WATCH: Reagan’s 1964 Speech Perfectly Describes 2020’s ‘Democratic Socialists’
The Left never quite understood why we hold Reagan in such high regard. They think it has something to do with taxes and the economy. Or the military. Or the Berlin Wall. It's more than that.
With uncommon clarity, Ronaldus Magnus understood the choice that lay before us then and -- by extension -- which continues to lay before us now.
The siren song of socialism isn't merely a minor adjustment to the system we now have. It's a dismantling and rebuilding it in a different image, according to vastly different principles.
Even back then, when Bernie Sanders was still young, the left tried to slap the word 'democratic' onto the socialist promises. But Reagan saw through the high language to the root ideas.
Here is a portion of the Great Communicator's now-famous 'A Time For Choosing' Speech, a speech so memorable that it is often referred to as simply 'The Speech'.
Not too long ago, two friends of mine were talking to a Cuban refugee, a businessman who had escaped from Castro, and in the midst of his story one of my friends turned to the other and said, "We don't know how lucky we are." And the Cuban stopped and said, "How lucky you are? I had someplace to escape to." And in that sentence he told us the entire story. If we lose freedom here, there's no place to escape to. This is the last stand on earth.
And this idea that government is beholden to the people, that it has no other source of power except the sovereign people, is still the newest and the most unique idea in all the long history of man's relation to man.
This is the issue of this election: whether we believe in our capacity for self-government or whether we abandon the American revolution and confess that a little intellectual elite in a far-distant capitol can plan our lives for us better than we can plan them ourselves.
You and I are told increasingly we have to choose between a left or right. Well I'd like to suggest there is no such thing as a left or right. There's only an up or down: [up] man's old -- old-aged dream, the ultimate in individual freedom consistent with law and order, or down to the ant heap of totalitarianism. And regardless of their sincerity, their humanitarian motives, those who would trade our freedom for security have embarked on this downward course.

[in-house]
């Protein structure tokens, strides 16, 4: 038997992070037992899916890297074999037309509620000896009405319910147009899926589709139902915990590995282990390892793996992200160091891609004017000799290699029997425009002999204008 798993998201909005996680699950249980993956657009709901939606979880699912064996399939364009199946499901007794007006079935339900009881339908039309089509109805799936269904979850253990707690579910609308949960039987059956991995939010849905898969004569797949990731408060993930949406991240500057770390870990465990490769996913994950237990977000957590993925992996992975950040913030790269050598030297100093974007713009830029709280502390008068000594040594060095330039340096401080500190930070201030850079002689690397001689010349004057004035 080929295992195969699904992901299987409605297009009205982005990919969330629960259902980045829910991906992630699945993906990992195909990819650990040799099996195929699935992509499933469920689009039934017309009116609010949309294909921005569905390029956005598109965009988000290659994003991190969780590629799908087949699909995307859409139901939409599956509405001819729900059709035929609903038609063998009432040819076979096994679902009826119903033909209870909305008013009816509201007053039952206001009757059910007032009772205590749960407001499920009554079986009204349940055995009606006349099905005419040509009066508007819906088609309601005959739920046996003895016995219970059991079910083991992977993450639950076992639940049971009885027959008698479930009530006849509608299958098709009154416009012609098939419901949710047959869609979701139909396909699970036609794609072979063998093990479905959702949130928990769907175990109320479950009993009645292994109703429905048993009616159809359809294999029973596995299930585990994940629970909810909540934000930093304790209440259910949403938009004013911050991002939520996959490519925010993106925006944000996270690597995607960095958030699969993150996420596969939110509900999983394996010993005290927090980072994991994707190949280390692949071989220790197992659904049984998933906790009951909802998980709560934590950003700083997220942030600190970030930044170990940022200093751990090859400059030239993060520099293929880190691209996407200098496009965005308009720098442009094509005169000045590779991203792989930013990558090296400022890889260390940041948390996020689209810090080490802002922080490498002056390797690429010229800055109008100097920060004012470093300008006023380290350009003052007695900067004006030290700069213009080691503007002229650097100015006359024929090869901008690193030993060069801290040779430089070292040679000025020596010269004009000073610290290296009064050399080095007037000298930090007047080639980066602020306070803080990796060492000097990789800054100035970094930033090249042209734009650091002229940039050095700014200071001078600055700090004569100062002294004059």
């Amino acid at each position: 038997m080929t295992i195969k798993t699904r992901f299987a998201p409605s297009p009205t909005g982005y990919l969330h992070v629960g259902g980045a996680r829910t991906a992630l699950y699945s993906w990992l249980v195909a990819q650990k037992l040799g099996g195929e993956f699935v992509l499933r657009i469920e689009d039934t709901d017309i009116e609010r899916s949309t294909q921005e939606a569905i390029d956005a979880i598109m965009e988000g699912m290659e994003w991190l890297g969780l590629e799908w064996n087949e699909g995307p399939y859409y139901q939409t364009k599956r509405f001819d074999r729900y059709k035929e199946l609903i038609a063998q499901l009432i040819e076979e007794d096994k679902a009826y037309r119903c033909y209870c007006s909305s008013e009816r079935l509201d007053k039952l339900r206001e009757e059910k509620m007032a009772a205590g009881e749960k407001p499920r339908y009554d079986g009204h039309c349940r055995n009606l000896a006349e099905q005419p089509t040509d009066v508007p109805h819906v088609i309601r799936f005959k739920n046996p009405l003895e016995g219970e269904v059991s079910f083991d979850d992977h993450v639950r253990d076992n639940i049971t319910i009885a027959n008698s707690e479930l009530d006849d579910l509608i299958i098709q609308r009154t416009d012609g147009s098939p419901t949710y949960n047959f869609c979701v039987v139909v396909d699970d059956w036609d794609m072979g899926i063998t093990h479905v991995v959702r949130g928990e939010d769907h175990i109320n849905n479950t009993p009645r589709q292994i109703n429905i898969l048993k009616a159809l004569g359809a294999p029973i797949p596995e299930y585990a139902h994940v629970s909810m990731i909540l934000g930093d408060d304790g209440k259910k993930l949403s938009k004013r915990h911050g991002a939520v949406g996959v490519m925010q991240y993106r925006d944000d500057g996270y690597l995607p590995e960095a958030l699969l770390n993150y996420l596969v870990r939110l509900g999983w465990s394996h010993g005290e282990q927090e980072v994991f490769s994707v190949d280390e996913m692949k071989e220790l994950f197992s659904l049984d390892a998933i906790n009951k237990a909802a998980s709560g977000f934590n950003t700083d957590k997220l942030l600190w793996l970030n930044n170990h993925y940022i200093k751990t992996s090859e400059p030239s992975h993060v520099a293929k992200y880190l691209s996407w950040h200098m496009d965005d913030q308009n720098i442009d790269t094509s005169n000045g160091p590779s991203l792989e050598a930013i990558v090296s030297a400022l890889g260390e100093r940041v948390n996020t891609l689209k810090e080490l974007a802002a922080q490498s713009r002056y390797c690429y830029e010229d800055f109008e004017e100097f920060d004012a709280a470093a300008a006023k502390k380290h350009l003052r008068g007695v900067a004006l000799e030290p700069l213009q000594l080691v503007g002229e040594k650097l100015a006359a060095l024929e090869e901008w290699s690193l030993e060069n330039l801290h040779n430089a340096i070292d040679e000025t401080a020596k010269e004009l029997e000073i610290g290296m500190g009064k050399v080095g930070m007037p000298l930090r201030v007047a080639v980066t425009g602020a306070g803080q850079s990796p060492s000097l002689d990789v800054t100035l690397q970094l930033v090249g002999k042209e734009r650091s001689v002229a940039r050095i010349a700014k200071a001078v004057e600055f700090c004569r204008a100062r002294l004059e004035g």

In this vote-harvesting time, they use terms like the "Great Society," or as we were told a few days ago by the President, we must accept a greater government activity in the affairs of the people. But they've been a little more explicit in the past and among themselves; and all of the things I now will quote have appeared in print. These are not Republican accusations. For example, they have voices that say, "The cold war will end through our acceptance of a not undemocratic socialism." Another voice says, "The profit motive has become outmoded. It must be replaced by the incentives of the welfare state." Or, "Our traditional system of individual freedom is incapable of solving the complex problems of the 20th century." Senator Fulbright has said at Stanford University that the Constitution is outmoded. He referred to the President as "our moral teacher and our leader," and he says he is "hobbled in his task by the restrictions of power imposed on him by this antiquated document." He must "be freed," so that he "can do for us" what he knows "is best." And Senator Clark of Pennsylvania, another articulate spokesman, defines liberalism as "meeting the material needs of the masses through the full power of centralized government."
Well, I, for one, resent it when a representative of the people refers to you and me, the free men and women of this country, as "the masses." This is a term we haven't applied to ourselves in America. But beyond that, "the full power of centralized government" -- this was the very thing the Founding Fathers sought to minimize. They knew that governments don't control things. A government can't control the economy without controlling people. And they know when a government sets out to do that, it must use force and coercion to achieve its purpose. They also knew, those Founding Fathers, that outside of its legitimate functions, government does nothing as well or as economically as the private sector of the economy. -- Full Transcript here
Reagan understood - as Patriots do now -- that Americans are free citizens, and not 'the masses'.
Which goes to the point of the matter.
Patriots bled the ground red in 1776, in 1812, in the Civil War, through the 20th Century and beyond explicitly because we REJECTED the idea that a powerful cluster of men could wield overwhelming control over the a nation of citizens.
The only way a government can even attempt to make good on that socialist promise is to exert control. Force and coercion are the blunt instruments of the state.
The more power and authority we place in the hands of a few decision-makers in government buildings somewhere, the less control a free citizen has over his own options.
Unlike money, political power truly IS a zero-sum game. Whenever the government gets more, it is only because the individual now has less.
The Framers put as much of that power as possible in the hands of an individual.
Socialists shift that into the hands of a few cloistered decision-makers and power-brokers in back rooms.
Some people see no problem with that exchange.
Traditional red-blooded Americans are NOT an example of such people.